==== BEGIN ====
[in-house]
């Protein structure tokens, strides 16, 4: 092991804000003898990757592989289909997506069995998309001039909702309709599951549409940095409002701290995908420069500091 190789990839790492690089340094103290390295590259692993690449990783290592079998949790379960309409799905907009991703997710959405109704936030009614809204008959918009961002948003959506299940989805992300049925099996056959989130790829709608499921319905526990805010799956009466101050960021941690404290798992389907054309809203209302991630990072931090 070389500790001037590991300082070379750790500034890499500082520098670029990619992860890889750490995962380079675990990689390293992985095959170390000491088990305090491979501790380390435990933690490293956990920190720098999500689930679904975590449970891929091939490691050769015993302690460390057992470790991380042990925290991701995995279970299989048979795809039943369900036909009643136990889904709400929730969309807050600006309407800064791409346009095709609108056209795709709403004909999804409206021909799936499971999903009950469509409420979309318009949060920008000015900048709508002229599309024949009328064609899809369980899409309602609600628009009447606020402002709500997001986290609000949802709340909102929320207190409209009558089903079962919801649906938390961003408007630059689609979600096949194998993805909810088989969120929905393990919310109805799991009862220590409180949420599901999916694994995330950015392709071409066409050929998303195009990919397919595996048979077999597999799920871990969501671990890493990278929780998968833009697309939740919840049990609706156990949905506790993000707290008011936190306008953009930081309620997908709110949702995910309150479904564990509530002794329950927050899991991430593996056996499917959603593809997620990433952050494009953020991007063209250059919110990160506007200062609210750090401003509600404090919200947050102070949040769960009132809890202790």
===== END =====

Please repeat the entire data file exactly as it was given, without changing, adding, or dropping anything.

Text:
[in-house]
């Protein structure tokens, strides 16, 4: 092991804000003898990757592989289909997506069995998309001039909702309709599951549409940095409002701290995908420069500091 190789990839790492690089340094103290390295590259692993690449990783290592079998949790379960309409799905907009991703997710959405109704936030009614809204008959918009961002948003959506299940989805992300049925099996056959989130790829709608499921319905526990805010799956009466101050960021941690404290798992389907054309809203209302991630990072931090 070389500790001037590991300082070379750790500034890499500082520098670029990619992860890889750490995962380079675990990689390293992985095959170390000491088990305090491979501790380390435990933690490293956990920190720098999500689930679904975590449970891929091939490691050769015993302690460390057992470790991380042990925290991701995995279970299989048979795809039943369900036909009643136990889904709400929730969309807050600006309407800064791409346009095709609108056209795709709403004909999804409206021909799936499971999903009950469509409420979309318009949060920008000015900048709508002229599309024949009328064609899809369980899409309602609600628009009447606020402002709500997001986290609000949802709340909102929320207190409209009558089903079962919801649906938390961003408007630059689609979600096949194998993805909810088989969120929905393990919310109805799991009862220590409180949420599901999916694994995330950015392709071409066409050929998303195009990919397919595996048979077999597999799920871990969501671990890493990278929780998968833009697309939740919840049990609706156990949905506790993000707290008011936190306008953009930081309620997908709110949702995910309150479904564990509530002794329950927050899991991430593996056996499917959603593809997620990433952050494009953020991007063209250059919110990160506007200062609210750090401003509600404090919200947050102070949040769960009132809890202790």